Gump Notes Essay

7299 Words Sep 27th, 2008 30 Pages
t's qualitative impairments in social interaction include gross impairment in ability to develop peer relationships appropriate to developmental level (He says "When I was little, mama kep me inside a lot, so as the other kids wouldn't bother me"), and it does not seem likely that he was motivated to share enjoyment, interests or achievements with other people at least at ages of primary school. His impairments in communication include a delay in the development of spoken language and marked impairment in the ability to sustain a conversation with others, and some of which are unchanged throughout his life ("I ain't too good at long conversation"). His famous line or "I got to pee" can be evaluated as a stereotyped and idiosyncratic use of …show more content…
During George Wallace's "Stand in the Schoolhouse Door" protest, Forrest stands curiously in the background, more interested in his surroundings rather than the actual protest. During the Vietnam War, Forrest never questions the morality or the agenda of the U.S. government, and receives the Congressional Medal of Honor for his efforts. His entire experience during the Vietnam War can be summed up into one conversation between him and the Drill Sergeant: "Gump! What's your sole purpose in this Army?" "To do whatever you tell me, Drill Sergeant!" (Gump 1995) Still, the most dismaying portion of impassive responses glorified in this film can be contributed to Forrest's careless involvement in the anti-Vietnam War rally lead by Abbie Hoffman. He was entirely clueless as to the purpose of the anti-war movements. His view of Abbie Hoffman's role? "There was this man, giving a little talk... And every time he said the "F" word, people, for some reason, well, they'd cheer."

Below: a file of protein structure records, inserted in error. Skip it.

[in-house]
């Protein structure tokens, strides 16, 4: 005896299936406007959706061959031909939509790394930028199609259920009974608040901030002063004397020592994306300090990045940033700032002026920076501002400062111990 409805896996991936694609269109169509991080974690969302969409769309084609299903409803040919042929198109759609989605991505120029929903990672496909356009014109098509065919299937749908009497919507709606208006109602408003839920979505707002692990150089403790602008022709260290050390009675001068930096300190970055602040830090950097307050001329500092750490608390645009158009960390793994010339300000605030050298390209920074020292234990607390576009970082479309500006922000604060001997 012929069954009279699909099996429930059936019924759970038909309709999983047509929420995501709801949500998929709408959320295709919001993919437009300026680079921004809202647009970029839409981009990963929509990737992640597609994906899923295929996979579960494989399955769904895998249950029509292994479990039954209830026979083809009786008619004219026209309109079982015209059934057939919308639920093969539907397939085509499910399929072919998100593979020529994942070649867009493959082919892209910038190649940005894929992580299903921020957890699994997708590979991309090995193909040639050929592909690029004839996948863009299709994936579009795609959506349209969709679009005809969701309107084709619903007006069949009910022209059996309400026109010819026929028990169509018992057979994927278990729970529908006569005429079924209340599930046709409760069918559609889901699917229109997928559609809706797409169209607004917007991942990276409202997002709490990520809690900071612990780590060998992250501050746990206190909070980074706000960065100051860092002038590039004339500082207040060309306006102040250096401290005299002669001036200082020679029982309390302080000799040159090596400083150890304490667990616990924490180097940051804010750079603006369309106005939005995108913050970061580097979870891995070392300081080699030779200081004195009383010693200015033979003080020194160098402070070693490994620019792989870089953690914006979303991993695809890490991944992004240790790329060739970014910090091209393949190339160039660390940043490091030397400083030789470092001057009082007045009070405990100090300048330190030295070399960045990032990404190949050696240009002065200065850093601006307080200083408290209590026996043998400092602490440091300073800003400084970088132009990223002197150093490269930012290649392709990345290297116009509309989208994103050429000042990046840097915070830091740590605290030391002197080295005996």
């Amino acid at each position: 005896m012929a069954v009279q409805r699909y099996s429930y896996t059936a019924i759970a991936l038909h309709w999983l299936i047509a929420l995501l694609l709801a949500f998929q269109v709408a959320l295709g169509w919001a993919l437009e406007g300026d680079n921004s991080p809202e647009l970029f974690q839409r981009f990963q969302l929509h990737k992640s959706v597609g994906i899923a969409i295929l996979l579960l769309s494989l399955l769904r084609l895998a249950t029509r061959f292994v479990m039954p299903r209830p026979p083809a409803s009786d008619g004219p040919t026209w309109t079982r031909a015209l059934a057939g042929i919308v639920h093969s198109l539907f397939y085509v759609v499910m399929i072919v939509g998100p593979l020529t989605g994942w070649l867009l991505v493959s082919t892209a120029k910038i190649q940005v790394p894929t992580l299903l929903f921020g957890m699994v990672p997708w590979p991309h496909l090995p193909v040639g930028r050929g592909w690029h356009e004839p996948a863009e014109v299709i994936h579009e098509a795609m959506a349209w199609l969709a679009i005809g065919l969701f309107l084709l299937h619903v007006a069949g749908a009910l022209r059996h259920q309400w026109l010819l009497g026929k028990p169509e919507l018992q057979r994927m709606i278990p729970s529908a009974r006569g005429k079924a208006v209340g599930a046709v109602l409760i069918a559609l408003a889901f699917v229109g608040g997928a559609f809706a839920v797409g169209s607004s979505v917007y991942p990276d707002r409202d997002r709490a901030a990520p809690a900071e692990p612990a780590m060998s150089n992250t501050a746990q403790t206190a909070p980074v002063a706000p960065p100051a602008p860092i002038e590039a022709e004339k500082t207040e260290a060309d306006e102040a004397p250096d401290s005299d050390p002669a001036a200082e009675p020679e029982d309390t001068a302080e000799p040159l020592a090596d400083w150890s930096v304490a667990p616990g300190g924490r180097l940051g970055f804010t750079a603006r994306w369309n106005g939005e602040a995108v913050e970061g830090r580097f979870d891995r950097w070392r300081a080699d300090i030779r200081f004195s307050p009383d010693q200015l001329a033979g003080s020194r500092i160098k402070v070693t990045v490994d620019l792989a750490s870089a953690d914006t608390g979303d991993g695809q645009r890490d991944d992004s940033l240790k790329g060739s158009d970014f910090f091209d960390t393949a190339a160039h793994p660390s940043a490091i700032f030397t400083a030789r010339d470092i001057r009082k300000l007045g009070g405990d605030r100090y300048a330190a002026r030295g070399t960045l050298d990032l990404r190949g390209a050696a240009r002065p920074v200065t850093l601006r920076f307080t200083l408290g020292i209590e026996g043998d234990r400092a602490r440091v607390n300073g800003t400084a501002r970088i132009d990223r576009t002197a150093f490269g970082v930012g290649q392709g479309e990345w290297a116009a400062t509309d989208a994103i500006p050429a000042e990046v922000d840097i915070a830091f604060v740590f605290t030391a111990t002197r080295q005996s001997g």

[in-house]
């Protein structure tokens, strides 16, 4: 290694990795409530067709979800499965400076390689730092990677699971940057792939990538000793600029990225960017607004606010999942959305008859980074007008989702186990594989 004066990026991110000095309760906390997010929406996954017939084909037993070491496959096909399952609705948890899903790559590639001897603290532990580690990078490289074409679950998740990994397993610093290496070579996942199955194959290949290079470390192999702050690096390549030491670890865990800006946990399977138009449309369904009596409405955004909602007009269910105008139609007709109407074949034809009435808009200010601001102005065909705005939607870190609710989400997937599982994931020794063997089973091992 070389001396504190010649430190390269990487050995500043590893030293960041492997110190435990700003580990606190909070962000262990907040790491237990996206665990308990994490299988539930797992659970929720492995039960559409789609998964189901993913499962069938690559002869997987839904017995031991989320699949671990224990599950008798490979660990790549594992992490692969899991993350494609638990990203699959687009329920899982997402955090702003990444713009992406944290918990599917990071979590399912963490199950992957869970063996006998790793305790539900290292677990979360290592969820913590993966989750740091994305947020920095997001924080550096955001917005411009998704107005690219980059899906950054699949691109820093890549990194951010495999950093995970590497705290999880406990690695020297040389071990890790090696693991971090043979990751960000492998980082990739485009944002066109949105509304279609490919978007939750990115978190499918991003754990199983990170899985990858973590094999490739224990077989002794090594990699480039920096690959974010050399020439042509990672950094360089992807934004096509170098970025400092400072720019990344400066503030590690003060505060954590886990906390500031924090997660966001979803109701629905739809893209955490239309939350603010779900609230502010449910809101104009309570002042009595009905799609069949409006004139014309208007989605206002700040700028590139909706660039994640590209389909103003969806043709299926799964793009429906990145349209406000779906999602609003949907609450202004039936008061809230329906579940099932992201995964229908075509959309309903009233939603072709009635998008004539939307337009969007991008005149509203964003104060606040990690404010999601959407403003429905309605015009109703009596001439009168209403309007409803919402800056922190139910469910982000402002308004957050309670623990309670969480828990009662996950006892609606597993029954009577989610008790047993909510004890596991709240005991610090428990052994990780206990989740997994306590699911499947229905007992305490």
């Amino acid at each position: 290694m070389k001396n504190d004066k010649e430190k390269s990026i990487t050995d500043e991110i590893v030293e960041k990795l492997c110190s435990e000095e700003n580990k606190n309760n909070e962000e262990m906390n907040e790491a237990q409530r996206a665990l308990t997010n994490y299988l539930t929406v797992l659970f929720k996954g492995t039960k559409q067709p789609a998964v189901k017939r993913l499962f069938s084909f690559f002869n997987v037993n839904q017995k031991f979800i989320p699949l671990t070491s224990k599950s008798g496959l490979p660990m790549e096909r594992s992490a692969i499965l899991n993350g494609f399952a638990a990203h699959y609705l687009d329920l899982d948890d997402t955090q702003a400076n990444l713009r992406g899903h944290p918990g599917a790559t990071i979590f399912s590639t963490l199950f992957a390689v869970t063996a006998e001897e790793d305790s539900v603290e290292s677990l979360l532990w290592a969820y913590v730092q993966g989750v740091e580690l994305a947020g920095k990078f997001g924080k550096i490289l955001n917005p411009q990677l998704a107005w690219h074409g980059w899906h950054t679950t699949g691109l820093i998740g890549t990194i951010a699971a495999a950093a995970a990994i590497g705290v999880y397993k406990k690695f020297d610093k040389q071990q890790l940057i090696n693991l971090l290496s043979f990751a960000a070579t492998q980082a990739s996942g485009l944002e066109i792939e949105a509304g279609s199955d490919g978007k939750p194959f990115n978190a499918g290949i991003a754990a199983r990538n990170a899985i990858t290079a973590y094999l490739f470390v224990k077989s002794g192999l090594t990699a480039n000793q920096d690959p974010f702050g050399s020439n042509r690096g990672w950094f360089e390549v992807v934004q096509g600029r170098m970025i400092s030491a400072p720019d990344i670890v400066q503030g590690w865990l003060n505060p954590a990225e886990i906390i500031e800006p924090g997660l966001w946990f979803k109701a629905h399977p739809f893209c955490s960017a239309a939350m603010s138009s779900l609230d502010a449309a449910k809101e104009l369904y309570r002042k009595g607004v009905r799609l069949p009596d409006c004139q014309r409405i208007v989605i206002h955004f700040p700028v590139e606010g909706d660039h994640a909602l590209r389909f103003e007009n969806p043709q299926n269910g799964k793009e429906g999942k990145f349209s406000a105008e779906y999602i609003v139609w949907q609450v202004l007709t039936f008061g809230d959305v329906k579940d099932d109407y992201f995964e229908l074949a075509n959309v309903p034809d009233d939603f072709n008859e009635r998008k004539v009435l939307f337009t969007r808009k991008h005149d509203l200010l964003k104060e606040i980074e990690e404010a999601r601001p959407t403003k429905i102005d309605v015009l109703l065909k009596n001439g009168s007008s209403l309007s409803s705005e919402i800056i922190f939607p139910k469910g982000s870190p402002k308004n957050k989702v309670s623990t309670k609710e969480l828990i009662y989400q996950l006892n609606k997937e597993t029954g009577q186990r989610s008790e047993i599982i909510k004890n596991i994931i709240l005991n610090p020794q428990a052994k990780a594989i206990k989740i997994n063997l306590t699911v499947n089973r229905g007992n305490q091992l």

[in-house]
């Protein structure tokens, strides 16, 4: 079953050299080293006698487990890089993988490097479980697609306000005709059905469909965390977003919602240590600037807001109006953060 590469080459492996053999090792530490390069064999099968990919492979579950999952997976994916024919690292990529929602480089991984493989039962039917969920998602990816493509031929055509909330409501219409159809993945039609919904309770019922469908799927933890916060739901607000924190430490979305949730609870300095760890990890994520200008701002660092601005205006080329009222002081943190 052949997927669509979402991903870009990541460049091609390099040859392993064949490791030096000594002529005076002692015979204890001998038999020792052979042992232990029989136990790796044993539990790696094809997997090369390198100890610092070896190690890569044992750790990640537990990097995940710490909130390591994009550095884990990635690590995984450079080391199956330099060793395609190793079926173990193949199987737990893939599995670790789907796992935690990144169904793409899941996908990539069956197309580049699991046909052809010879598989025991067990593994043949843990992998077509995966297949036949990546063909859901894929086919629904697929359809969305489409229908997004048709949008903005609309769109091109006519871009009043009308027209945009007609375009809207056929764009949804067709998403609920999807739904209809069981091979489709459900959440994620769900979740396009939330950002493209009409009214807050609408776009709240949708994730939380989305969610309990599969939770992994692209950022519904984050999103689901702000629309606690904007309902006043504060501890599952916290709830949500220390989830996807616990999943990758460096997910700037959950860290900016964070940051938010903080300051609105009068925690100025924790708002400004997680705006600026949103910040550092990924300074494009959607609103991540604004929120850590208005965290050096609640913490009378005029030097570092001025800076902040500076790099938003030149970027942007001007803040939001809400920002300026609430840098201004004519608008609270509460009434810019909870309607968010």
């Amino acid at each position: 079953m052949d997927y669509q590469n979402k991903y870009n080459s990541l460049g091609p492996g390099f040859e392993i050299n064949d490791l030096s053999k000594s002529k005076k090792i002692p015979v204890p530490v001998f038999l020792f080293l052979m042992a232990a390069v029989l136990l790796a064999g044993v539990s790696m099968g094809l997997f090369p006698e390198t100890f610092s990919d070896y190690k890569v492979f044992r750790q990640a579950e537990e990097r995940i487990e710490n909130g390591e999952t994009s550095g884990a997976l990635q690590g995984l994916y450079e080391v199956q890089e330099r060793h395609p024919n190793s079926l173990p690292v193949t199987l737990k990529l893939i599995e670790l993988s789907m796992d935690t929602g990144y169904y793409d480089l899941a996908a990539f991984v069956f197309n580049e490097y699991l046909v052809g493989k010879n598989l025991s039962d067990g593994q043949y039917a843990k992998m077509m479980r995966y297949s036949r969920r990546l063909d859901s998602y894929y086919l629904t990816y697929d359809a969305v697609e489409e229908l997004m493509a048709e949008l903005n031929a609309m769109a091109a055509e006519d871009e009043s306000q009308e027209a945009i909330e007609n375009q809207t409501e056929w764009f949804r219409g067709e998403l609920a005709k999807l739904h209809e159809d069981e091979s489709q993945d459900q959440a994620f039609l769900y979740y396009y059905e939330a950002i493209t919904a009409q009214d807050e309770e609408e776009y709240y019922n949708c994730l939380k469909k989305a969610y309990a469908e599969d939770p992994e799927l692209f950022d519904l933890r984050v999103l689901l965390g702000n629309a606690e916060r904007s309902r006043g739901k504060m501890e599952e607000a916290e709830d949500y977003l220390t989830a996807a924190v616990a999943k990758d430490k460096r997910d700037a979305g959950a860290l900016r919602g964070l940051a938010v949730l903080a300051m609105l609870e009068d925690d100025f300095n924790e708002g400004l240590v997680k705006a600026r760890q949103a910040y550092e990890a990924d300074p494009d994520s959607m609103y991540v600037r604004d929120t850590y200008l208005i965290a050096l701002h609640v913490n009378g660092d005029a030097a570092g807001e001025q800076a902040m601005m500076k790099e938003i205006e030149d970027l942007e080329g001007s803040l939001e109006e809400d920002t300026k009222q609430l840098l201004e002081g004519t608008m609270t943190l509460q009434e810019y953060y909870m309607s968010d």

Though the focus of the film is directed towards Forrest Gump, the effects of social forces are most often expressed and implied through Jenny Curran. Forrest's generally unobservant nature contrasts harshly with Jenny's forthright and independent character. Without Jenny, we would have a collectively unrealistic and uncertain portrayal of many occurrences that contributed to the structure of today's society. Unlike Forrest, Jenny was consciously and intentionally

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